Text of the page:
I have loved playing outside in the winter for as long as I can remember. I’ve always loved bundling up into as many layers of clothes as I can and then shoving my way into the warmest coat, mittens, hat, and scarf that I can find. As a child I spent as many hours as I could outside. I remember my parents having to call me to come in when dinner was ready or when it was about to get dark. I would reluctantly obey and enter our mudroom to take off my clothes and dry my soaking wet mittens on the heater.

As I grew older I still loved spending any free time I got outside each winter. Rather than simply playing in the snow I now spent the hours hiking, skiing, and eventually even snowboarding. I couldn’t wait to get home from school, throw my book bag onto my bedroom and floor and begin dressing in the warmest winter gear I could find. I had special mittens by this point that kept my fingers so warm that I almost forgot it was winter.

After high school I took a service trip to Mongolia. I had been warned that it would be cold there so I had packed accordingly, filling my bag with wool sweaters, long johns, warm socks, my heaviest coat, and as many pairs of mittens as I could find. The sometimes thirty-below weather was not about to phase me. And it didn’t. I landed in Mongolia, added a few extra layers for warmth, and proceeded to enjoy my time in that country immensely. My days were spent visiting in hospitals and orphanages.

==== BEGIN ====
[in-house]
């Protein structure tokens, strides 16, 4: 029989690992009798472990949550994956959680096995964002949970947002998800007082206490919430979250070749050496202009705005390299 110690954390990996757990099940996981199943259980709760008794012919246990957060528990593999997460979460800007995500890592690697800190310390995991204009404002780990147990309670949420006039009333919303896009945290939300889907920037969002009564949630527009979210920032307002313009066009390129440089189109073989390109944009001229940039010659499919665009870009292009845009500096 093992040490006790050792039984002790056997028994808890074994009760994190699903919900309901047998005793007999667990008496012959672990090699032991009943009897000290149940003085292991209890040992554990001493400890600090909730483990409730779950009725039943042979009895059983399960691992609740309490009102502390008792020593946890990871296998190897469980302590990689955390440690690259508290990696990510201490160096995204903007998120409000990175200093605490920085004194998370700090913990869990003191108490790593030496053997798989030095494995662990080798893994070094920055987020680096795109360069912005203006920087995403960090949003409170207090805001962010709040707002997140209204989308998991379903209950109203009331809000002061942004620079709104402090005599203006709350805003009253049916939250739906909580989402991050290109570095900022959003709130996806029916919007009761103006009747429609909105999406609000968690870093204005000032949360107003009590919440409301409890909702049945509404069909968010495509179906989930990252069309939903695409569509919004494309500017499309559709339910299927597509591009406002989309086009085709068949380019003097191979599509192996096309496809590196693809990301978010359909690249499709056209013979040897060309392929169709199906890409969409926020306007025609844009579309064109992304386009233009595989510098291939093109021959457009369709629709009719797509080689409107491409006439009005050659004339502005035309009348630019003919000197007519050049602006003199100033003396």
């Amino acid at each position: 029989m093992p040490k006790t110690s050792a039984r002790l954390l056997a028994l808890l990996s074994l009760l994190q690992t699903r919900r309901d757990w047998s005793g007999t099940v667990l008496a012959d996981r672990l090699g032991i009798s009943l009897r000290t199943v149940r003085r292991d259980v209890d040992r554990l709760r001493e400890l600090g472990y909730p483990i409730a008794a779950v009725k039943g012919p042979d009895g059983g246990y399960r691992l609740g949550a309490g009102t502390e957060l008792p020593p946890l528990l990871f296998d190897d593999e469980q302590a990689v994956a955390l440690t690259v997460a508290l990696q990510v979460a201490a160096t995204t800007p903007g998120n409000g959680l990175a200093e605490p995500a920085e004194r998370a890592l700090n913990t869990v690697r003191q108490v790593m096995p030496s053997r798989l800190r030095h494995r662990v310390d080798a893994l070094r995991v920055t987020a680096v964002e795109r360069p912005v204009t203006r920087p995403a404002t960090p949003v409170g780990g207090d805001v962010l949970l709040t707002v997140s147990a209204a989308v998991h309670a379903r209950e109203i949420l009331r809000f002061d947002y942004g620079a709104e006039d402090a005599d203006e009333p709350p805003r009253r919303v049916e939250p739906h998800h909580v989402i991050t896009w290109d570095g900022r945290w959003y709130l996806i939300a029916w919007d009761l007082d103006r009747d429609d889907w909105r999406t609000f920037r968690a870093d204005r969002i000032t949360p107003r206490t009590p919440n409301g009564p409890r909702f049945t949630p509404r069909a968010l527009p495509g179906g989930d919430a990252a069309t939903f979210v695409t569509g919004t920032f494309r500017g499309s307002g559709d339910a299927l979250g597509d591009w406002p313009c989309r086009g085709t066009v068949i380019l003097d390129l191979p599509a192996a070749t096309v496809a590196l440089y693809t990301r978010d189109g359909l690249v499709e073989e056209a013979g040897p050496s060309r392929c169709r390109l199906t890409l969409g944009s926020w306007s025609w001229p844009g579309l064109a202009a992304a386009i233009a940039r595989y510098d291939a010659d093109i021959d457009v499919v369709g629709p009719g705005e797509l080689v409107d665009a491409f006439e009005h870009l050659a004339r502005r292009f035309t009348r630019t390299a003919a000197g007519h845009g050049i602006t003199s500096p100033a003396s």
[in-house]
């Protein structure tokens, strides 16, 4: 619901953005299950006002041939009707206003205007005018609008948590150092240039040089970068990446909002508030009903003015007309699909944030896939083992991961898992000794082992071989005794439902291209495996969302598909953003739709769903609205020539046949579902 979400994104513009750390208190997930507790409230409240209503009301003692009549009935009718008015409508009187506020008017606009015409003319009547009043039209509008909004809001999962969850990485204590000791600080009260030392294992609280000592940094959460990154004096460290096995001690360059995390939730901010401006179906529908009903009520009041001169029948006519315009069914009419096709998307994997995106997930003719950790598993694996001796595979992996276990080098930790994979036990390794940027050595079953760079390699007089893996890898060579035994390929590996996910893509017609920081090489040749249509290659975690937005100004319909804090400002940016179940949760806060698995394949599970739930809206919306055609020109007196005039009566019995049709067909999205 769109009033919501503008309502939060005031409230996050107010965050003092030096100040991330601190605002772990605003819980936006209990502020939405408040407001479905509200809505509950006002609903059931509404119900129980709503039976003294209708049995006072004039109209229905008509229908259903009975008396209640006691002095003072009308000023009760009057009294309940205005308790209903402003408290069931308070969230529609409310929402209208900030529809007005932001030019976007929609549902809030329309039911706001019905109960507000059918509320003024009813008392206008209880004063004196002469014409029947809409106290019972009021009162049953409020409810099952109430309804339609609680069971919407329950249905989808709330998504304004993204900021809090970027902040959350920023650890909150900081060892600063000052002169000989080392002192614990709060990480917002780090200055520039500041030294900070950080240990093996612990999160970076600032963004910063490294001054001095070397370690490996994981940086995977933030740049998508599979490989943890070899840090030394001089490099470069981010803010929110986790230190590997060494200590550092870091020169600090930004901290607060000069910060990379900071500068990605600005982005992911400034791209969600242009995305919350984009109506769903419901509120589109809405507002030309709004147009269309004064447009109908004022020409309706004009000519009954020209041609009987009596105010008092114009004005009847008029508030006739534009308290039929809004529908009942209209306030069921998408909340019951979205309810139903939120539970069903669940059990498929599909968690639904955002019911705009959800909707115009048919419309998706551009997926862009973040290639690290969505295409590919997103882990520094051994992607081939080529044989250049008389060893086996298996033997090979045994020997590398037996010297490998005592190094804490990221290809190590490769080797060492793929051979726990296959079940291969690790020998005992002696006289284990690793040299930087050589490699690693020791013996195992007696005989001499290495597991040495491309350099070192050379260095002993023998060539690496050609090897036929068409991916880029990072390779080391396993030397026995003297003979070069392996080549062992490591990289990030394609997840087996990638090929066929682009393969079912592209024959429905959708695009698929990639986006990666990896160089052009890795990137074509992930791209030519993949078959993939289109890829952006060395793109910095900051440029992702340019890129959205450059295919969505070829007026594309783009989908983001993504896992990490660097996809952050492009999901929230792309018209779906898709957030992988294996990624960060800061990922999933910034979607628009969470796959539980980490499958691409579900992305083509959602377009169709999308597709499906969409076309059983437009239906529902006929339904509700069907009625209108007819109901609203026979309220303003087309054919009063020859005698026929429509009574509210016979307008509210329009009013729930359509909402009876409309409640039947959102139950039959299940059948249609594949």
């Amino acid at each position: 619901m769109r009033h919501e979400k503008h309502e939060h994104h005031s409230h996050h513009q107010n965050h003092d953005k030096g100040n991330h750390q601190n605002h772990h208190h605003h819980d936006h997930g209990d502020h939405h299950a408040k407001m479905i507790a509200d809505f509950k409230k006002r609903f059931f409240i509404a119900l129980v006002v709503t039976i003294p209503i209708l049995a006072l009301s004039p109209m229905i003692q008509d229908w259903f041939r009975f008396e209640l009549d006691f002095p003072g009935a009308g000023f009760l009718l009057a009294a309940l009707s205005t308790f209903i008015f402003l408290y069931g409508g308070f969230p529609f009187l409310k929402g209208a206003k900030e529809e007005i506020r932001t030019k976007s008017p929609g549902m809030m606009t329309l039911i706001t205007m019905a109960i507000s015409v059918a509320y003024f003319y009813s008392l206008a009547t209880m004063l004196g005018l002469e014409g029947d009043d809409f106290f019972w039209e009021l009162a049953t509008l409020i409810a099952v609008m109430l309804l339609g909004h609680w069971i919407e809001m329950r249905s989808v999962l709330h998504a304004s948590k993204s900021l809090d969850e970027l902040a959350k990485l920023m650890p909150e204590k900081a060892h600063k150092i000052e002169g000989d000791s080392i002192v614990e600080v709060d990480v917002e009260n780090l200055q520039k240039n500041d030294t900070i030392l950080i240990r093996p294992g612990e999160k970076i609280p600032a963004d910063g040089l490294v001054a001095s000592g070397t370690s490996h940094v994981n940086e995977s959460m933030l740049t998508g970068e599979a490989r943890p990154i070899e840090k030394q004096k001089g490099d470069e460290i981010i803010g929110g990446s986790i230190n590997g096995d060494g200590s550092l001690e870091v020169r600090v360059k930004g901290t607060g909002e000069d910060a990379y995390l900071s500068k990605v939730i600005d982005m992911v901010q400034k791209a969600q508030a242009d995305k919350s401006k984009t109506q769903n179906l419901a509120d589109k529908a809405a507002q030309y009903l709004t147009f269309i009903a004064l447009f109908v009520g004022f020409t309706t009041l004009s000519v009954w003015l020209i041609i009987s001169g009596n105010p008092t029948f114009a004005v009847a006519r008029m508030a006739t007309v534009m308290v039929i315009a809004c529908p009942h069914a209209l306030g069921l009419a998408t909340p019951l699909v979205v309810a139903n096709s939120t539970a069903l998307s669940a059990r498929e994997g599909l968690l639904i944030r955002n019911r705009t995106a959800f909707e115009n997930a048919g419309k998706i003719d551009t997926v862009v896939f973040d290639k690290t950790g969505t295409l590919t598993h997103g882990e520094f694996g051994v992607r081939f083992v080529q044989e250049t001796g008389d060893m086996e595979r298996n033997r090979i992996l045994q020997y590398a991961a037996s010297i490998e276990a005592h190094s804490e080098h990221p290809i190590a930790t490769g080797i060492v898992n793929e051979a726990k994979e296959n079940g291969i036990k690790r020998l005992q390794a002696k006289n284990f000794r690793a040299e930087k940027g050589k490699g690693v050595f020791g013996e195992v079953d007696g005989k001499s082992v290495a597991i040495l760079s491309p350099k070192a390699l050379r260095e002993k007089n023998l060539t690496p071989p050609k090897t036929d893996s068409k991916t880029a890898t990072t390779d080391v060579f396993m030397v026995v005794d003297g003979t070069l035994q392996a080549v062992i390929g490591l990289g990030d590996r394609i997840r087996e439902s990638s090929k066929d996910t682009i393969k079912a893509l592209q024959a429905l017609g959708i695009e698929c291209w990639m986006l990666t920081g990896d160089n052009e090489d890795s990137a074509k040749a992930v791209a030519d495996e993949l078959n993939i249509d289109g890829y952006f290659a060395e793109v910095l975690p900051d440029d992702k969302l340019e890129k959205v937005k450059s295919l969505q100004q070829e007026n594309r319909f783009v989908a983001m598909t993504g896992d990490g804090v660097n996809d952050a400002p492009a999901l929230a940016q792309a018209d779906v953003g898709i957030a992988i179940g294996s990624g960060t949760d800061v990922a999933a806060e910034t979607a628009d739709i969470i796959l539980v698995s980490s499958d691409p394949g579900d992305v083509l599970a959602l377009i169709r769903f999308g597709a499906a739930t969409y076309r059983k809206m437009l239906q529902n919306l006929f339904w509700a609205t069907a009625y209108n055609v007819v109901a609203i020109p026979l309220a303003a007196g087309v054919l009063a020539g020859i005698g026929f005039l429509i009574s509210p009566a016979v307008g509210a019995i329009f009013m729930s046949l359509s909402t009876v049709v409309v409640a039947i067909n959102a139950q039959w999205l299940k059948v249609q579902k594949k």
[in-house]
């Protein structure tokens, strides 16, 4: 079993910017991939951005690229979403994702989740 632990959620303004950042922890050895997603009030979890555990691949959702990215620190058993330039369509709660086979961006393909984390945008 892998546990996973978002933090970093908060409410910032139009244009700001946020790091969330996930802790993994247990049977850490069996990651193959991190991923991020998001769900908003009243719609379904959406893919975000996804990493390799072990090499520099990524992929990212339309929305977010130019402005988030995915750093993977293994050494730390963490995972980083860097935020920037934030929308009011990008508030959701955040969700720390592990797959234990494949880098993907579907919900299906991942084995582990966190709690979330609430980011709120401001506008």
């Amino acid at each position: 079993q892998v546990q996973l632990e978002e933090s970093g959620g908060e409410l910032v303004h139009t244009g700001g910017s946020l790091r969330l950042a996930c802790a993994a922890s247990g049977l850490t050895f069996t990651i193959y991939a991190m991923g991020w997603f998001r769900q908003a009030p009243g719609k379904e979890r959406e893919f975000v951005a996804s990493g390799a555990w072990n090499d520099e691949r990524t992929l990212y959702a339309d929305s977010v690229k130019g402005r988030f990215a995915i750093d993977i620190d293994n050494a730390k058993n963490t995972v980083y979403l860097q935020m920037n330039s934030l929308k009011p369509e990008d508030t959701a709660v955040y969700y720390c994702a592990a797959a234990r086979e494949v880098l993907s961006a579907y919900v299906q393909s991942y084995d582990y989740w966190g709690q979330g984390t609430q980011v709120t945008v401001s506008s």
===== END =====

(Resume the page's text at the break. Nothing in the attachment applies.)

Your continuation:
One orphanage just outside the capital city allowed me and the other Americans to take the children outside to play. The orphans’ supervisor commented that the children hadn’t been outside in weeks. I felt anger rise up with this comment and was more determined than ever to make our outdoor play time with these children something memorable. I wasn’t prepared to see the children as they filed out of the building and into the empty parking lot they knew as a playground. I watched closely as each child filed outside wearing nothing more than a spring jacket. No mittens, hats, scarves or boots.

As we played outside with the children that day I couldn’t believe my eyes or my ears. I kept waiting for them to complain of the cold and want to return indoors. In two hours I never heard one child complain to the supervisor. The children didn’t even seem phased by the mittens and hats that me and my friends wore.

Eventually that afternoon I gave my mittens to a little girl that looked a bit colder than all the rest. I tried to ignore the sting that came to my cold fingers just a few minutes later. And then I decided that instead of trying to ignore the sting I would embrace it and be thankful for all the pairs of warm mittens I had worn throughout the years.

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